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A Return to Normality for Your Utility’s PR Efforts – or Is It?

image credit: ID 14774365 © Perry Toone |

Andy Gotlieb's picture
Managing Editor of a specialty publication, former public relations practitioner Freelancer

I hold 32 years of experience in communications, mostly in journalism, with a decade in public relations, too. The first 17 years were spent in print journalism, where I covered, at various...

  • Member since 2016
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Driving into work today, I realized that things really are finally getting back to normal.

For one thing, I’ve been back in the office for six weeks. I got my second vaccine a week ago. Driving around last night, I saw some full restaurants. And I’ve noticed that traffic seems to be increasing each day, culminating in a backup this morning at a common congestion spot that I haven’t observed happening since early 2020.

So, what does this mean for your public relations efforts and your relationships with your news media? Has anything changed?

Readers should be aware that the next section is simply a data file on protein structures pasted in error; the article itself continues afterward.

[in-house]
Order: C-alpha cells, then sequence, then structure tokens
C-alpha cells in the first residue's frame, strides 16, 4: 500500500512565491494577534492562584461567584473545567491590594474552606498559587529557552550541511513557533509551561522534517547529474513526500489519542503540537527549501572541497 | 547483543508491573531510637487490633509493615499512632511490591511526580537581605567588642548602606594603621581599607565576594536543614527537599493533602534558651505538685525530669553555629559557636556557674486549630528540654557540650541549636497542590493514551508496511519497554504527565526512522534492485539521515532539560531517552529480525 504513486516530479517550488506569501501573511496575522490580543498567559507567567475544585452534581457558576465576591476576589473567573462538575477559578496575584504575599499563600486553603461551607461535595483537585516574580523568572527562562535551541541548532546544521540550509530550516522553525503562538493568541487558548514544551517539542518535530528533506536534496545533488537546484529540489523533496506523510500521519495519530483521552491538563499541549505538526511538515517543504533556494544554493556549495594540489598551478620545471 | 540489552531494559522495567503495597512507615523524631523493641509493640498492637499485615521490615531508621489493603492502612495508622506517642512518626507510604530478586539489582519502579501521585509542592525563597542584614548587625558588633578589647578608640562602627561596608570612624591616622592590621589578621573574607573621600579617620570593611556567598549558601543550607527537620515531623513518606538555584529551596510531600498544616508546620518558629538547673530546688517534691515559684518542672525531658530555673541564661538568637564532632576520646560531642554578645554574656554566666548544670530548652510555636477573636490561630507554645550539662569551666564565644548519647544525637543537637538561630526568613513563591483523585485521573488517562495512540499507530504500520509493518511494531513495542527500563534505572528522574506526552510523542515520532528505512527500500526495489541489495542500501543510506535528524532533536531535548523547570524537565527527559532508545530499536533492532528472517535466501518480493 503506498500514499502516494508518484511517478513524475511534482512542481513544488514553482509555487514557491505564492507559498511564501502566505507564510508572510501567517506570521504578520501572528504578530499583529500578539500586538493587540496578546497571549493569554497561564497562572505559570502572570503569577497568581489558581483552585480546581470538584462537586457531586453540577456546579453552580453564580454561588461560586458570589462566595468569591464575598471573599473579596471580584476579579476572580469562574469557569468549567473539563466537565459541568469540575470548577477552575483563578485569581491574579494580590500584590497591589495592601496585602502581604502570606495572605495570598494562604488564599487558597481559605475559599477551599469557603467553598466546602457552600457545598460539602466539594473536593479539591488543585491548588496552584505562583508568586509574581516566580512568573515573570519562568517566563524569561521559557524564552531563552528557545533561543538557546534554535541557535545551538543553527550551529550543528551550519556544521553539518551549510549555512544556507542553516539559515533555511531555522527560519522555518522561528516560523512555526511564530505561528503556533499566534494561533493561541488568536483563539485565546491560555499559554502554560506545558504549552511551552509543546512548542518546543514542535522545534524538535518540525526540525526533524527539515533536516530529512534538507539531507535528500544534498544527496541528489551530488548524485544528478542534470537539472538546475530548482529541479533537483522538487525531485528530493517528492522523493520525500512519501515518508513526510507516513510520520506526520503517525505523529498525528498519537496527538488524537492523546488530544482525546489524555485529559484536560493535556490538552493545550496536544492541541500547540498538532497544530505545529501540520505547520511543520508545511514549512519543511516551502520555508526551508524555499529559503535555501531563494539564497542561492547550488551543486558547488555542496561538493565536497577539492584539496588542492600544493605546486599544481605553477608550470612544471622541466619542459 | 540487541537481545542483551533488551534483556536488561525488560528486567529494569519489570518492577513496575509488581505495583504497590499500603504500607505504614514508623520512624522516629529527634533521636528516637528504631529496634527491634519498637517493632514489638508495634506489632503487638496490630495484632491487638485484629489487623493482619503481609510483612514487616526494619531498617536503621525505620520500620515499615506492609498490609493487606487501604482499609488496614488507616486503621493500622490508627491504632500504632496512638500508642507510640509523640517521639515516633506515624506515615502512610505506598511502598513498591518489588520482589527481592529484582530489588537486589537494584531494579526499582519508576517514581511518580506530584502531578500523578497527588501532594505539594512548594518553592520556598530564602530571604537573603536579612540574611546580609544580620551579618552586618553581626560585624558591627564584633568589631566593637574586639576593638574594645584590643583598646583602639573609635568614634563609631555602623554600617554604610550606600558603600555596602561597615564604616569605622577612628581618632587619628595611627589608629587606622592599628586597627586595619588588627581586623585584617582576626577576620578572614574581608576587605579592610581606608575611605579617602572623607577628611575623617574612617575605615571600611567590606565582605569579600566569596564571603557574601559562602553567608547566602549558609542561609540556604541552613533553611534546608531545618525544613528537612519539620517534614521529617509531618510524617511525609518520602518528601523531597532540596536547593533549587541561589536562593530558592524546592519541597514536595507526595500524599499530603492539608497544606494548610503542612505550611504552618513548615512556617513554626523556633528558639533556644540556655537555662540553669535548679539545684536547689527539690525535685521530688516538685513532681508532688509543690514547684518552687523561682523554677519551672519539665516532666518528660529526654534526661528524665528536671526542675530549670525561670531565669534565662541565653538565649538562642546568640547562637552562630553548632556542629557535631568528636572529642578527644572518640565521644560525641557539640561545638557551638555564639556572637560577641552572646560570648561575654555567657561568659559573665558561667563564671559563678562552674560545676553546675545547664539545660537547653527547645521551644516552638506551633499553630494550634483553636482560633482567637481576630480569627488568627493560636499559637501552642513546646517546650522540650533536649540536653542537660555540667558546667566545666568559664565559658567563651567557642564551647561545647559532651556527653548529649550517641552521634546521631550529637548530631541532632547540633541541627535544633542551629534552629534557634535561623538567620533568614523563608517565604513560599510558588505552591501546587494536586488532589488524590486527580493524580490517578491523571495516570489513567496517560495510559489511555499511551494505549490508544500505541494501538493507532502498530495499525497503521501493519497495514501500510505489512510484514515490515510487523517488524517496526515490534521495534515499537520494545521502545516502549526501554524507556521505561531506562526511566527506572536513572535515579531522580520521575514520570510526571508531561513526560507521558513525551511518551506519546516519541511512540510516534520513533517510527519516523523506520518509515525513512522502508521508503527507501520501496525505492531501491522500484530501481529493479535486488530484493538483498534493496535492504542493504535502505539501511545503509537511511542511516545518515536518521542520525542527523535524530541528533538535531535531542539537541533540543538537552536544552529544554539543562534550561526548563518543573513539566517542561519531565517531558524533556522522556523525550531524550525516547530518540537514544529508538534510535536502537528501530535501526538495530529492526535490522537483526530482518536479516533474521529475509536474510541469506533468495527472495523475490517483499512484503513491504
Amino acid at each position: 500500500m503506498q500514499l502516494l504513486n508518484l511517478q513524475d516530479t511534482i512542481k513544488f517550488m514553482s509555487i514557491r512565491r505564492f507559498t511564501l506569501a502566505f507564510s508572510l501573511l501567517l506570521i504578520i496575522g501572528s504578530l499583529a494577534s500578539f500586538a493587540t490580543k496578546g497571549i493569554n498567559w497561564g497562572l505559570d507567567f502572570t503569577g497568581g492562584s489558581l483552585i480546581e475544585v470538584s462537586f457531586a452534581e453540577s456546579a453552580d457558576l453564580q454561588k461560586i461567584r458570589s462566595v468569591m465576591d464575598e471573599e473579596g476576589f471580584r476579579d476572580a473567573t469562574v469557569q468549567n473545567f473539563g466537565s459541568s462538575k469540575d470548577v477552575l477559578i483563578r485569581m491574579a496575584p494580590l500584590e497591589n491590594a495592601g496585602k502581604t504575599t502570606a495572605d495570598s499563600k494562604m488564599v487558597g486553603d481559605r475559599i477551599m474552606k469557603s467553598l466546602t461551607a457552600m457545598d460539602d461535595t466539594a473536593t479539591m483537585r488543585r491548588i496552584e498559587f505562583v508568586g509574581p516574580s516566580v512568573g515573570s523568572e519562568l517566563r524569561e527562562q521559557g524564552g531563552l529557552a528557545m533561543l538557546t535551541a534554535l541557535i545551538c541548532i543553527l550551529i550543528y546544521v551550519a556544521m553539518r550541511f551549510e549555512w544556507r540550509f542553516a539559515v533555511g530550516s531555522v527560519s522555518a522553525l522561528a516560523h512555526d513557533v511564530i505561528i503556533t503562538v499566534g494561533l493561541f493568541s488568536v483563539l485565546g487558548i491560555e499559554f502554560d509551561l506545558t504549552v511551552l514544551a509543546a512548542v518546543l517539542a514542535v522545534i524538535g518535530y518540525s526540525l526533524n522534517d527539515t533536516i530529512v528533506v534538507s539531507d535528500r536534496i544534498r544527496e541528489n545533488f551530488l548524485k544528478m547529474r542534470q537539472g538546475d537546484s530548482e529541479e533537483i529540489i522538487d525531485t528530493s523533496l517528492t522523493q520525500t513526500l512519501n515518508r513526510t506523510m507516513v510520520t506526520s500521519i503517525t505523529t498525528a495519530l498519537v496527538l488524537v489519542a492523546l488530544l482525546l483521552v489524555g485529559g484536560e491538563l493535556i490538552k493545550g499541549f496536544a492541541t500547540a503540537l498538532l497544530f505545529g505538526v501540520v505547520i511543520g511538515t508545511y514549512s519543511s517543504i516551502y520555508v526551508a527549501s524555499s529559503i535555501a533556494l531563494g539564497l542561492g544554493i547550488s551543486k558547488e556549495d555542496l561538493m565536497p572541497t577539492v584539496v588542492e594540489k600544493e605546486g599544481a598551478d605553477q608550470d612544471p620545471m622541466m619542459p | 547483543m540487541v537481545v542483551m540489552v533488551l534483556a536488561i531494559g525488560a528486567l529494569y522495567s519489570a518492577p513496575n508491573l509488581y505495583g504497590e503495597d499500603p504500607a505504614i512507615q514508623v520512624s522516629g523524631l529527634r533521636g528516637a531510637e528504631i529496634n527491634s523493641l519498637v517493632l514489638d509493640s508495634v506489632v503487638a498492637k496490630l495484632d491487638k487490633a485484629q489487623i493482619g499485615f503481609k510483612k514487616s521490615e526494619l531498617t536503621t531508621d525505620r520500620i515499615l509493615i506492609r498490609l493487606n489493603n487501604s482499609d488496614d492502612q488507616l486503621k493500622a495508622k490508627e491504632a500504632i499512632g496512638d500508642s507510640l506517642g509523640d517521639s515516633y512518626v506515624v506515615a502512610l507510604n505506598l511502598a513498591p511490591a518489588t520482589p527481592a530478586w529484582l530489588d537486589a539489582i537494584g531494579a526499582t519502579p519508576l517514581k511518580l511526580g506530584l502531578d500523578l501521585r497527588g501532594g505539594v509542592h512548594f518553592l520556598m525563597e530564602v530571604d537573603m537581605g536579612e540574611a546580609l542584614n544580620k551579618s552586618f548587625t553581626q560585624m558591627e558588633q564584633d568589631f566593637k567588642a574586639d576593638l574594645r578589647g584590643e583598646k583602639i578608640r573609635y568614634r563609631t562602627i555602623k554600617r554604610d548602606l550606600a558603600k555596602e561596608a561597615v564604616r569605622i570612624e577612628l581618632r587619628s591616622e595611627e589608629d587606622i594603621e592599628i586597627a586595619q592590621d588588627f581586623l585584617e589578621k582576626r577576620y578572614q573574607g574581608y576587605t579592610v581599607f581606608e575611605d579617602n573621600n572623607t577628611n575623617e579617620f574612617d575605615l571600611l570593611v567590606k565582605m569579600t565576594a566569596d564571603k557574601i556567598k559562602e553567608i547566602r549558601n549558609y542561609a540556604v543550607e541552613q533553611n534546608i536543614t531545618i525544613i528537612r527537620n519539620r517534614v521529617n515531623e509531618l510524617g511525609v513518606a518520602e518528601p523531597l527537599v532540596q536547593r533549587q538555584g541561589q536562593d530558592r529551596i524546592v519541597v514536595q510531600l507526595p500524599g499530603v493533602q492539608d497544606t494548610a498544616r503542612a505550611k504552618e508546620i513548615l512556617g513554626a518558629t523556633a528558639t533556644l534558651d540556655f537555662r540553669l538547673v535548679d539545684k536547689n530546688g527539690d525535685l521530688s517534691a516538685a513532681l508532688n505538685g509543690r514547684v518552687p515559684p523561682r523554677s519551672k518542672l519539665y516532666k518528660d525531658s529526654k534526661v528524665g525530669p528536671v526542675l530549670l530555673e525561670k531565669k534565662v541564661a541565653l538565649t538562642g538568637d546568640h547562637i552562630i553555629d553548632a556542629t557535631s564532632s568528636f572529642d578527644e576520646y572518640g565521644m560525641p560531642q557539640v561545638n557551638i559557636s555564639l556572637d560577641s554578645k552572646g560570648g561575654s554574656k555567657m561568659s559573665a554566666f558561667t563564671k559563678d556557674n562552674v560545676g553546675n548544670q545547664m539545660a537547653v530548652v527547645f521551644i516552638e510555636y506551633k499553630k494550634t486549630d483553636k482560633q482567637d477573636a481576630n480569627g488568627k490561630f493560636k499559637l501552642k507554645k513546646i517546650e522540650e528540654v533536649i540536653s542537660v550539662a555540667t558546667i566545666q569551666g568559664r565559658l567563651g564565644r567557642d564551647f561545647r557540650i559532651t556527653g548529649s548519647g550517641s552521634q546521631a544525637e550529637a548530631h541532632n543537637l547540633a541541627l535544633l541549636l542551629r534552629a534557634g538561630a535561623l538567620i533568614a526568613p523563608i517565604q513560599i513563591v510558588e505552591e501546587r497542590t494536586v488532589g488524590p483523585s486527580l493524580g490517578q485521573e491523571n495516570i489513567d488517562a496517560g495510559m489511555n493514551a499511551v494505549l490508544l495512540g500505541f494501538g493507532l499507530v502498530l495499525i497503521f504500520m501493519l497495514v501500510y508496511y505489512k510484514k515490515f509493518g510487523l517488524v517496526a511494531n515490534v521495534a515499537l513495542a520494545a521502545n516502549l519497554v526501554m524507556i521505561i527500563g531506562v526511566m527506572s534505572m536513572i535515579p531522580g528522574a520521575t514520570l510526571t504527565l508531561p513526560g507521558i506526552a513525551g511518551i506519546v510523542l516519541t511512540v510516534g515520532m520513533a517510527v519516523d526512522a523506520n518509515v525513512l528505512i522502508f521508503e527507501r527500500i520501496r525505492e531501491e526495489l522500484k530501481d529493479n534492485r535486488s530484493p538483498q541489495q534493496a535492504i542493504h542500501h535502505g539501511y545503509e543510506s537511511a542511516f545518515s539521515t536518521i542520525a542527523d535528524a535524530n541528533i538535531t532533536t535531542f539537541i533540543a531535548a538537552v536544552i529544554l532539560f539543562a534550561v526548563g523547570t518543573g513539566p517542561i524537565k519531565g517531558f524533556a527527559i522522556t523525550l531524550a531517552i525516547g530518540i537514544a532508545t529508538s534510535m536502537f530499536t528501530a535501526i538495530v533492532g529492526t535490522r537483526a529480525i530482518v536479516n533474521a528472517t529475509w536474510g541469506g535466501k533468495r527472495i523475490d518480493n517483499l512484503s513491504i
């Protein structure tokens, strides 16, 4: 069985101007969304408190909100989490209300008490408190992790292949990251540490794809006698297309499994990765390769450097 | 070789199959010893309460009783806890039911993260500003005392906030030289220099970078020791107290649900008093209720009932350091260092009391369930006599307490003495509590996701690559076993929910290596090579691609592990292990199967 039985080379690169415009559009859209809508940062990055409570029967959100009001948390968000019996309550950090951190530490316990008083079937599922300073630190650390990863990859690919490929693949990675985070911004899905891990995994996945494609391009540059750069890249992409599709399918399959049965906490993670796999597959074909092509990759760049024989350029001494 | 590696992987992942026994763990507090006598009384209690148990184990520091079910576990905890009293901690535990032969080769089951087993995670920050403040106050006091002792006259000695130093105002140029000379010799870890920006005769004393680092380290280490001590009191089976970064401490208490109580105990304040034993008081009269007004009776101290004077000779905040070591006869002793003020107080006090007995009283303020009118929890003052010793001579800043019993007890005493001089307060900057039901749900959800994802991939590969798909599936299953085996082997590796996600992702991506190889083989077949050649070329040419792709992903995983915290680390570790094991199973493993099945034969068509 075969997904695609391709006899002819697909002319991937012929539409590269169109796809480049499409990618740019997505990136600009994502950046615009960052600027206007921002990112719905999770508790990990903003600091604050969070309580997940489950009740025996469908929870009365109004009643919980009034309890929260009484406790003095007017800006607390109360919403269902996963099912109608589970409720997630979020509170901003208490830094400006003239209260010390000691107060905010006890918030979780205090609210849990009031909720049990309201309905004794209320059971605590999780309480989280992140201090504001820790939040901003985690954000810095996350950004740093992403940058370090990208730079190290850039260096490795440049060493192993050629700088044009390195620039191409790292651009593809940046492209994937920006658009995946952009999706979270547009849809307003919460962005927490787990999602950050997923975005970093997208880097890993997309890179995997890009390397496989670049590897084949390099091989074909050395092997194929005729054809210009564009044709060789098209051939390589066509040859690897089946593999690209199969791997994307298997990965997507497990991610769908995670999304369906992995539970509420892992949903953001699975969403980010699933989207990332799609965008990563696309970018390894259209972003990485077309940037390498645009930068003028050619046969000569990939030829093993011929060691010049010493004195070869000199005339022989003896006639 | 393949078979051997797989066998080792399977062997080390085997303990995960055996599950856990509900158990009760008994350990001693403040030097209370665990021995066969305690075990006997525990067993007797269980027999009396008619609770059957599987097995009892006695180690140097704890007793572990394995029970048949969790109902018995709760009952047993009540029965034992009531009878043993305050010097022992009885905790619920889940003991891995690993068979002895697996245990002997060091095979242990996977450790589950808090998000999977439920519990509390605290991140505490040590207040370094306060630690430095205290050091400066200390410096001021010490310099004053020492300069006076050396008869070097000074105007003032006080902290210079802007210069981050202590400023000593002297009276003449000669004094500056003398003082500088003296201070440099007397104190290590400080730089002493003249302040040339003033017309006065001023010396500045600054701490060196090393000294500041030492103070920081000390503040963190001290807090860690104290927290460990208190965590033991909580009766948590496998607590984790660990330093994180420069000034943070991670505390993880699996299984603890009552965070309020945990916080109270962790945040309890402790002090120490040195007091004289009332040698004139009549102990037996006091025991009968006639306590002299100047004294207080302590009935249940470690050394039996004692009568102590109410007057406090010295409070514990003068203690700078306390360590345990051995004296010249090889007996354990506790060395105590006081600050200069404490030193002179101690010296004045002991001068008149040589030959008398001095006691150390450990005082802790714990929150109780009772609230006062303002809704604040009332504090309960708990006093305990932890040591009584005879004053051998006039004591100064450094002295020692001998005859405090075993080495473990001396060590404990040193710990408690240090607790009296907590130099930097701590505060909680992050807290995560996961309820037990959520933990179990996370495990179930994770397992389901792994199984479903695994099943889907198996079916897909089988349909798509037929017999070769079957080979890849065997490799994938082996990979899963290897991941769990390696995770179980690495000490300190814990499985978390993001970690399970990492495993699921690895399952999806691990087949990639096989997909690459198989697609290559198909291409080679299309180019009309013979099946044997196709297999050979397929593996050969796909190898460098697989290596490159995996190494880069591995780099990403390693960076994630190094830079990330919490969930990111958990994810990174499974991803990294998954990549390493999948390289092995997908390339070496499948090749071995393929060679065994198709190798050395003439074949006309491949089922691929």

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Yes and no.

In one sense the media is still doing what it always has done – reporting on the news. That means if you start holding (or sponsoring) events, the media is ripe for pitching. The same is true for any general things you want to publicize.

The usual caveats apply. Don’t expect coverage of everything, pitch at the proper time and with the proper materials, be as helpful as possible and keep your expectations realistic.

In another sense, the pandemic has permanently changed the media. For example, when the pandemic began, I was overseeing four reporters and putting out weekly papers that typically ran 36 to 40 pages. Today, I have two reporters and our papers more commonly are 28 to 32 pages.

The pandemic has forced the closure of many outlets, and those remaining are leaner than ever.

That’s not all bad for you. While there are fewer overall places to land a story, the ones that remain are more likely to consider your contributions, especially if they are ready made.

Things like op-eds will be in demand and inexperienced (and overworked) journalists are more likely to accept your materials at face value. Not that you should ever lie (or even stretch the truth much), but your materials are more likely to be accepted at face value and less likely to be fact checked.

All in all, with the usual summer media slowdown just ahead, now’s a good time to be pitching stories, whether for evergreen ideas, topical things like the upcoming wildfire season or the end of pandemic payment deferrals, breaking news or features on interesting or unusual subjects.

Good luck in the months ahead!

Andy Gotlieb's picture
Thank Andy for the Post!
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